Thursday, September 29, 2005

Pregnancy Blogging

Amalah is still pregnant, but from the looks of things, not for much longer.

Sarah at 40 Weeks is now 38 weeks.

Leery Polyp has gotten around to posting her birth story, and wow is it something. It was very, very difficult but she did it. Not for the faint of heart. Part 1, Part 2, Part 3 Part 4. Here is an excerpt:
"What I want to do is have the c-section," I whine. "But I feel like I have to keep going. I know it's better, but I don't want to do it. But I'm going to." It's important to get the tone right: whiny toddler, maybe. I am not accepting my duty stoically; I am complaining all the way, proceeding with much resistance. But proceeding, nonetheless. I am not what you would call gracious.

Tuesday, September 27, 2005

24 Week Update

I feel great. Hip pain bearable. Appetite good. Energy good. I'm thinking about all the things I need to get done in the next 3 months. At this point, the thoughts are still motivating and not overwhelming.

I bought some training pants for DS2 this week, but we will be out of town in October so I think I will wait until after that to start potty training. He also spent the last two nights sleeping in his brother's room - the first night after a bout of the stomach flu. I did not want him throwing up in our room, but I slept in the other room with him. So, that transition was accomplished easily, though the next step is to get both boys sleeping in the same room and rearanging their bedtime schedules to accomodate that. And getting the room fixed up.

DS4 said to me the other night, "I love you, and I love your baby too." Isn't that cute!

What's going on this week, according to BabyCenter:
Your baby's growing steadily, gaining about a quarter of a pound since last week, when she was just over a pound. Since she's almost a foot long, that makes a pretty lean figure, but her body is filling out proportionally and she'll soon put on more baby fat. Your baby's skin is thin, translucent, and wrinkled, her brain is growing rapidly, and her taste buds are developing. Her lungs are developing "branches" of the respiratory "tree" and cells that produce surfactant, a substance that helps the air sacs inflate easily.

Sunday, September 25, 2005

'Mothering the Mother' During Childbirth, and After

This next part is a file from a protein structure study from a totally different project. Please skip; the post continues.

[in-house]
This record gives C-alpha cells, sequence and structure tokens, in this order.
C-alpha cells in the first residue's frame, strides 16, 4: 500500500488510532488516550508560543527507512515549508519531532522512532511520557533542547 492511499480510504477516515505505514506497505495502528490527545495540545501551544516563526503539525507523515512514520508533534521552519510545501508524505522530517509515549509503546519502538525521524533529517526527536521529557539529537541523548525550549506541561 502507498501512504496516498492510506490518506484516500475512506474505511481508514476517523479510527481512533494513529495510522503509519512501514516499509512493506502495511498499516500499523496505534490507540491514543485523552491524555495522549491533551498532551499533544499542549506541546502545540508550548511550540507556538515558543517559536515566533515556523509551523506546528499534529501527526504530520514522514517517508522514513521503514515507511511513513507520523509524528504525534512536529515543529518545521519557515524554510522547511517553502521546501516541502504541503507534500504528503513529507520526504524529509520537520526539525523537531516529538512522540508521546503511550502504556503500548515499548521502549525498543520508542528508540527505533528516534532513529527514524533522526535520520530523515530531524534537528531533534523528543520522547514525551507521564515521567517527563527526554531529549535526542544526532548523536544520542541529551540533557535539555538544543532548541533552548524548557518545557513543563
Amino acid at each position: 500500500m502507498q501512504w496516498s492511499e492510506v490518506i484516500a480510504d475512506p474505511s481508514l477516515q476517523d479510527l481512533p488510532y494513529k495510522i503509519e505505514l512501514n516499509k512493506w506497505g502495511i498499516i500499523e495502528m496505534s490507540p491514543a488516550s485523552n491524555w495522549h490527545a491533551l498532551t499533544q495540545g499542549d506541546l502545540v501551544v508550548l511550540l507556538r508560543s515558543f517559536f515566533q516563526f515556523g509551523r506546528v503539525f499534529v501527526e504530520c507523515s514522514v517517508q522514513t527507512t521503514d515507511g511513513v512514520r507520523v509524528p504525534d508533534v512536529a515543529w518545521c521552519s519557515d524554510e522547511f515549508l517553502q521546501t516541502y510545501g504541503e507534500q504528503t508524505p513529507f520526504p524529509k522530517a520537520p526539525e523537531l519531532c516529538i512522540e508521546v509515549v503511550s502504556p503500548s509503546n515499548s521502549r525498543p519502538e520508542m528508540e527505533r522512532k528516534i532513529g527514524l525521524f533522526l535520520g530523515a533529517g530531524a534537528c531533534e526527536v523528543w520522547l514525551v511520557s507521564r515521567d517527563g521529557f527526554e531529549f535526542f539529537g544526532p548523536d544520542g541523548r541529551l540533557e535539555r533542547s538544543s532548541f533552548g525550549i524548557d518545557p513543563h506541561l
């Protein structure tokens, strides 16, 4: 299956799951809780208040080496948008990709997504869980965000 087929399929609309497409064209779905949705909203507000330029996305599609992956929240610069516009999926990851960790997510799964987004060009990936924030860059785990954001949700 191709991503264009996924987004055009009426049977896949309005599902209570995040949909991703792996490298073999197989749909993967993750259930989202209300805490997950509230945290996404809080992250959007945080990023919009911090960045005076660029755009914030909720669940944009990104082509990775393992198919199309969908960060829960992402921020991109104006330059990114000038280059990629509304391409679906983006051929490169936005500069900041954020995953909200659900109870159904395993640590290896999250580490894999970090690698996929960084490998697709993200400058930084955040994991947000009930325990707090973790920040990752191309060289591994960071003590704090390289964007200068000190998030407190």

The New York Times has a good article on the role of doulas - focusing on post-partum doulas.

Sunday, September 18, 2005

23 Week Update

A lot of women breathe a sigh of relief when they hit the second trimester, as the risk of miscarriage drops dramatically after that point. Not me. Maybe with the first, but my nausea is so bad, I figure these kids aren't going anywhere (in fact, they like to cook an extra week or so).

Anyhow, this week is a different milestone of sorts. Babies born prematurely after about 22 or 23 weeks do survive. Granted, we are talking months in the hospital, feeding tubes, possible life-long birth defects. But at 23 weeks and over 500 grams, the hospital would treat Sweet Pea should he and I become prematurely separated, and he would have a fighting chance at survival. But please, little one, we're not in any hurry.

Baby is kicking and moving all over the place now. I think the kicks can probably be felt from the outside but I haven't confirmed that with anyone else. I'm eating well. I'm up to 120 pounds, three more pounds this month, and fundal height is 22 1/2 cm. (at 22 1/2 weeks). Blood pressure good.

At BabyCenter this week:
Your baby is more than 11 inches long and weighs just over a pound. His skin is red and wrinkled. Blood vessels in his lungs are developing to prepare him for breathing. He can swallow, but he normally won't pass his first stool (called meconium) until after birth. Loud noises heard often in utero — such as your dog barking or the roar of a vacuum cleaner — probably won't faze your baby when he hears them outside the womb.
And oh! I love shopping for maternity clothes on Ebay. But I'm done. Really. I bought a lot of 6 t-shirts this week for $20 (that includes shipping). In great condition, too. Just in time for the weather to get cooler... :)

Thursday, September 15, 2005

Birth Photo

SouleMama has posted a photo of her seconds-old daughter - a home waterbirth. What a gorgeous photo - and a gorgeous baby!

Wednesday, September 14, 2005

Risk of cow milk allergy increased after c-section

A new study published this month in Allergy shows that children born via c-section have twice the risk of developing an allergy or intolerance to cow's milk than children born vaginally.
The thinking is that compared to infants born normally, children delivered by c-section are exposed less to maternal bacteria and their digestive tracts are consequently not colonized in the normal way. Their immune system in turn overreacts to allergenic substances.
The study also shows that children born via c-section were less likely to become tolerant to cow's milk after having been previously diagnosed with an intolerance (i.e. they were not as likely to overcome their allergy with time).

Link: Risk of cow milk allergy Increased after c-section

Monday, September 12, 2005

22 Week Update

Had a burst of energy yesterday. Cleaned out the refrigerator, freezer, and pantry. Raked some leaves in the back yard. Started eyeing those dust bunnies in the corner.

We've been talking about potty training. Just talking about it, though. I showed DS2 the Thomas the Tank Engine and Nemo underwear I had saved for him, and he got really excited. He put on a pair, and did a little dance. He and DS4 (who was changing at the time) compared underwear, and DS4 gave him a little talk about how he would get to wear big boy underwear when he used the potty. Precious.

I feel big. I look at my belly and try to imagine how much bigger it is going to get. I can still see my feet, but I tried to shave my bikini area today and gave up due to lack of visibility. says: